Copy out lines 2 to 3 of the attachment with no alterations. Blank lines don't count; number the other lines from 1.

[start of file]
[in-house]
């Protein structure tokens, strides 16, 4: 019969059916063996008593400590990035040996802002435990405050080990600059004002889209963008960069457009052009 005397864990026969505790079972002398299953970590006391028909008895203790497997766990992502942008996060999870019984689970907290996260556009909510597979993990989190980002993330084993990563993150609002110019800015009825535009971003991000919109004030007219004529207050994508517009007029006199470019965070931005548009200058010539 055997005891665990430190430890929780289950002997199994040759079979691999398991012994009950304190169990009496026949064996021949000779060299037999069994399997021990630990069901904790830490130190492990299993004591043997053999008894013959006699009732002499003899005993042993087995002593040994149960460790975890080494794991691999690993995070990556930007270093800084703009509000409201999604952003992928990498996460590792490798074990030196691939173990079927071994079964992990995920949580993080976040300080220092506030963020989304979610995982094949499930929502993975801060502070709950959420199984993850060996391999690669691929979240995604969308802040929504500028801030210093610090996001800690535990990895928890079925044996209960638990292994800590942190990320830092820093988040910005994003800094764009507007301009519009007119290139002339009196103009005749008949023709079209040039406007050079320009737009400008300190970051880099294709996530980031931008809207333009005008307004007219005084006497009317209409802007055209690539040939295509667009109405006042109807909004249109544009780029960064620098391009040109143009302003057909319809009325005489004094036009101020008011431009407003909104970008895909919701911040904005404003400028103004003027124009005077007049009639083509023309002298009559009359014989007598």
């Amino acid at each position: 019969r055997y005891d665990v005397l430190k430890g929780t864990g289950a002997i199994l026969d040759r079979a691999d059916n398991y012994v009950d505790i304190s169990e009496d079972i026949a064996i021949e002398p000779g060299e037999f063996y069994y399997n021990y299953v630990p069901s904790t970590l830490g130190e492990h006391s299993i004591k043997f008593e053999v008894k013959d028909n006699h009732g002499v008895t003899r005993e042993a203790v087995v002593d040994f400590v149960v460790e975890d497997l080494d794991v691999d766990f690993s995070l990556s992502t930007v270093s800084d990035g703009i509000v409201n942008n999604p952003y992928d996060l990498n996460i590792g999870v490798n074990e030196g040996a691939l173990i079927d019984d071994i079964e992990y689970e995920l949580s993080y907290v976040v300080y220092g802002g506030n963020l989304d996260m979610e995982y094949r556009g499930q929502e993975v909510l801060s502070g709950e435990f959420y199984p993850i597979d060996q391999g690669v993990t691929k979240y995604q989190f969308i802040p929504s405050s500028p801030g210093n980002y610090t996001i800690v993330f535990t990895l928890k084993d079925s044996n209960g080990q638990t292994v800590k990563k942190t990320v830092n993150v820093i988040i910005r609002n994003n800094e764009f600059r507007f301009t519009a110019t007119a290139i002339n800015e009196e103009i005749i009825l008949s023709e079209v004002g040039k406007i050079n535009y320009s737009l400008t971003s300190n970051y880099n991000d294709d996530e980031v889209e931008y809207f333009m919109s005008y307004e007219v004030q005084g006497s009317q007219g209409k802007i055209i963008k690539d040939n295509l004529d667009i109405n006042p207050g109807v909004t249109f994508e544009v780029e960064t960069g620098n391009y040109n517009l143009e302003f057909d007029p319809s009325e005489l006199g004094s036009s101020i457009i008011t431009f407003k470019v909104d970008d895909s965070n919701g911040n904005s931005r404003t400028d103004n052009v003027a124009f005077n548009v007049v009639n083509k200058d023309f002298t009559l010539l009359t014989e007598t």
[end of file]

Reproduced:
């Protein structure tokens, strides 16, 4: 019969059916063996008593400590990035040996802002435990405050080990600059004002889209963008960069457009052009 005397864990026969505790079972002398299953970590006391028909008895203790497997766990992502942008996060999870019984689970907290996260556009909510597979993990989190980002993330084993990563993150609002110019800015009825535009971003991000919109004030007219004529207050994508517009007029006199470019965070931005548009200058010539 055997005891665990430190430890929780289950002997199994040759079979691999398991012994009950304190169990009496026949064996021949000779060299037999069994399997021990630990069901904790830490130190492990299993004591043997053999008894013959006699009732002499003899005993042993087995002593040994149960460790975890080494794991691999690993995070990556930007270093800084703009509000409201999604952003992928990498996460590792490798074990030196691939173990079927071994079964992990995920949580993080976040300080220092506030963020989304979610995982094949499930929502993975801060502070709950959420199984993850060996391999690669691929979240995604969308802040929504500028801030210093610090996001800690535990990895928890079925044996209960638990292994800590942190990320830092820093988040910005994003800094764009507007301009519009007119290139002339009196103009005749008949023709079209040039406007050079320009737009400008300190970051880099294709996530980031931008809207333009005008307004007219005084006497009317209409802007055209690539040939295509667009109405006042109807909004249109544009780029960064620098391009040109143009302003057909319809009325005489004094036009101020008011431009407003909104970008895909919701911040904005404003400028103004003027124009005077007049009639083509023309002298009559009359014989007598």
């Amino acid at each position: 019969r055997y005891d665990v005397l430190k430890g929780t864990g289950a002997i199994l026969d040759r079979a691999d059916n398991y012994v009950d505790i304190s169990e009496d079972i026949a064996i021949e002398p000779g060299e037999f063996y069994y399997n021990y299953v630990p069901s904790t970590l830490g130190e492990h006391s299993i004591k043997f008593e053999v008894k013959d028909n006699h009732g002499v008895t003899r005993e042993a203790v087995v002593d040994f400590v149960v460790e975890d497997l080494d794991v691999d766990f690993s995070l990556s992502t930007v270093s800084d990035g703009i509000v409201n942008n999604p952003y992928d996060l990498n996460i590792g999870v490798n074990e030196g040996a691939l173990i079927d019984d071994i079964e992990y689970e995920l949580s993080y907290v976040v300080y220092g802002g506030n963020l989304d996260m979610e995982y094949r556009g499930q929502e993975v909510l801060s502070g709950e435990f959420y199984p993850i597979d060996q391999g690669v993990t691929k979240y995604q989190f969308i802040p929504s405050s500028p801030g210093n980002y610090t996001i800690v993330f535990t990895l928890k084993d079925s044996n209960g080990q638990t292994v800590k990563k942190t990320v830092n993150v820093i988040i910005r609002n994003n800094e764009f600059r507007f301009t519009a110019t007119a290139i002339n800015e009196e103009i005749i009825l008949s023709e079209v004002g040039k406007i050079n535009y320009s737009l400008t971003s300190n970051y880099n991000d294709d996530e980031v889209e931008y809207f333009m919109s005008y307004e007219v004030q005084g006497s009317q007219g209409k802007i055209i963008k690539d040939n295509l004529d667009i109405n006042p207050g109807v909004t249109f994508e544009v780029e960064t960069g620098n391009y040109n517009l143009e302003f057909d007029p319809s009325e005489l006199g004094s036009s101020i457009i008011t431009f407003k470019v909104d970008d895909s965070n919701g911040n904005s931005r404003t400028d103004n052009v003027a124009f005077n548009v007049v009639n083509k200058d023309f002298t009559l010539l009359t014989e007598t």